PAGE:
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Raku, the technique


This technique was discovered in Korea and then developed in Japan in the middle of the 16th century.


The raku word comes from an ideogram engraved on a golden seal which was offered in 1598 to the Korean Chojiro by Taiko, master servant at the ceremony of the tea. The implication of the potter in the raku often echoes his philosophy, his roots and his cultural sense.



The technique of raku is in fact a way of cooking. The incandescent parts are taken out of the oven, and can then be smoked, dipped into water, or left at free air. They undergo an important thermal shock and, in every case, express under these constraints the story of the ground, the fire and the water.


The multitude of the involved parameters allows obtaining results varying in the infinity, what confers to the manually realized parts, the quality of unique object. Before applying the technique of the raku to potteries, parts are modeled in terra-cotta, thrown with a wheel or made according to any other technique used in the world of the ceramic.

We generally use a ground which is stoneware, better resisting to the sudden temperature variations. By taking some precautions, we can also use earthenware. Parts are first cooked in a traditional oven (electric for example) at nearly 1000° C to harden them and to obtain what we call the biscuit. This biscuit has to be solid enough, but still remains porous to fix the enamel, which is also call glaze.


The used glazes are said "low temperature", because the 2nd cooking is done at temperature range generally situated between 960 and 980°C, in an oven working with gas, wood or fuel oil. These types of ovens allow obtaining a cooking in reducing atmosphere, contrary to the electric oven which works mainly in oxidizing atmosphere. Glazes can be applied by soaking the parts, or with a brush or a pistol, depending on the requested effect.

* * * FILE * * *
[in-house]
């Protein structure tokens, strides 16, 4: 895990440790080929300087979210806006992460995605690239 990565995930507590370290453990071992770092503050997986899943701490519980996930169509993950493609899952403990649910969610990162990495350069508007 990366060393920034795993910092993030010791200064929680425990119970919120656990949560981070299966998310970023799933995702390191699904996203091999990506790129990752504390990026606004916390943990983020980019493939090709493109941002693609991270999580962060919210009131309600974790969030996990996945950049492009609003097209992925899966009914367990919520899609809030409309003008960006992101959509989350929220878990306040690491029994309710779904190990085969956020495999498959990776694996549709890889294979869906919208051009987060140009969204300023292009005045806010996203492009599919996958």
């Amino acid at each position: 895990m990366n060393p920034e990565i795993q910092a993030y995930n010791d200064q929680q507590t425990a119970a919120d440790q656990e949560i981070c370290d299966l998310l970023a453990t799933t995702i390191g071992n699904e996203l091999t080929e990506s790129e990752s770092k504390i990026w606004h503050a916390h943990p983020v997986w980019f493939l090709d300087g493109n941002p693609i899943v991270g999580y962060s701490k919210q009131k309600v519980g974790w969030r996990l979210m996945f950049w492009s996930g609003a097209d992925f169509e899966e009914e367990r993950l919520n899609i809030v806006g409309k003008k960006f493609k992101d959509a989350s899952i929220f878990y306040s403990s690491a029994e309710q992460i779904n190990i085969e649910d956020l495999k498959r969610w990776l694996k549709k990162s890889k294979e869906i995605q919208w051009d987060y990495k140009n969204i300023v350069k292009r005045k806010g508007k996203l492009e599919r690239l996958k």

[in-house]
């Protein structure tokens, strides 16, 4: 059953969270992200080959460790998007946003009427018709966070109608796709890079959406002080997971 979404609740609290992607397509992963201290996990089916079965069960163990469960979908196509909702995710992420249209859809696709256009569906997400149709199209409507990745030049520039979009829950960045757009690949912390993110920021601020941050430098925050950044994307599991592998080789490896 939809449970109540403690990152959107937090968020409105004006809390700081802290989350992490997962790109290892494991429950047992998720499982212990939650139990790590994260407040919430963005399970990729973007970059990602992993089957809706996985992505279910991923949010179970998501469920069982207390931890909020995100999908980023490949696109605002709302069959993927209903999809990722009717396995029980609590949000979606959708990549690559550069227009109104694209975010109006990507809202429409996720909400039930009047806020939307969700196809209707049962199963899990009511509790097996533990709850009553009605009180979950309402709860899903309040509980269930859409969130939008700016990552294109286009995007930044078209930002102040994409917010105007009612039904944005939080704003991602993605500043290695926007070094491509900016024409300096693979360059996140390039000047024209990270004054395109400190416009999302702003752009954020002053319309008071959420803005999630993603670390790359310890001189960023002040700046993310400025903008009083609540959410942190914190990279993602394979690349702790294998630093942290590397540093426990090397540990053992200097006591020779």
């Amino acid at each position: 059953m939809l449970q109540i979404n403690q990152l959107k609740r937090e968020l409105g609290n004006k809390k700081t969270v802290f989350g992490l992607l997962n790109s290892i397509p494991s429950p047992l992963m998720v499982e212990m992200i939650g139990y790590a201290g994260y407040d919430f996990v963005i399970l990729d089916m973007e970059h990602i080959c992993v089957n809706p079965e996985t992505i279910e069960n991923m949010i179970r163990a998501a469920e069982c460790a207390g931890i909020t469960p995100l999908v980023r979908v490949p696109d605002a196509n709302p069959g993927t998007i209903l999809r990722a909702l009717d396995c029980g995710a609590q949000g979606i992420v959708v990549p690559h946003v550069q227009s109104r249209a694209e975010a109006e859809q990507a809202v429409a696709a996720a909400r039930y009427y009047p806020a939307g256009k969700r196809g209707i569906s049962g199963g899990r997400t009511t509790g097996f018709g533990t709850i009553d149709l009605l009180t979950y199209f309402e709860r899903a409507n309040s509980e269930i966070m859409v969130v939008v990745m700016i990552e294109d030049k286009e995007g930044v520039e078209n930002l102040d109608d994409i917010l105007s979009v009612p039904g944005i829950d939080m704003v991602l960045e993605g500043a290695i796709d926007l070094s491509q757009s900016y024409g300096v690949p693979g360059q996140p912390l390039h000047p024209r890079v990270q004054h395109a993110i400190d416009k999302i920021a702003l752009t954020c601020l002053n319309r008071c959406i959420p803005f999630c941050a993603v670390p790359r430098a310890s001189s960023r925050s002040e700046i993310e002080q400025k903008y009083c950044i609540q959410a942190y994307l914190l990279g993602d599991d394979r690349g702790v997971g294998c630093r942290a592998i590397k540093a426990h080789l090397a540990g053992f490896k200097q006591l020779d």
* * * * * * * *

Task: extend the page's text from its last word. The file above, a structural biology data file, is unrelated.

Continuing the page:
Once parts are glazed, they are cooked a second time. They can be put in the cold oven, but often the oven is preheated and the enfournement is made hot. The cooking is led to a fast rhythm, and the final temperature is achieved within a short cycle of nearly one hour. Sometimes the cooking can last several hours according to the size of parts and their requirements.





The enameled parts are taken out of the oven when the temperature inside it reaches approximately 1000 °C. They are then left for a more or less long time at free air to crack, and\or are quickly put on a bed of inflammable materials like sawdust mixed with paper. When the fire has started, the container is covered to stop the flame. The thick smoke which is generated then transforms the enamel in a random way.



This phase is the reaction of oxydo-reduction during which appear more or less silvered colors, crackles as well as smoke effects on the parts, specific to this type of ceramic.



After cooling down, parts are cleaned with an abrasive sponge, or steel wool to remove all the residues of soot and ash.









Ovens for raku are generally small and high-powered. They generally have a burner at the bottom and a simple blowhole on the top.

The type of cooking (oxidizing or reducing) can be adjusted by recovering more or less the blowhole with a piece of refractory plate.

Parts can also be cooked in a less conventional oven, like a simple hole or a pit in the ground.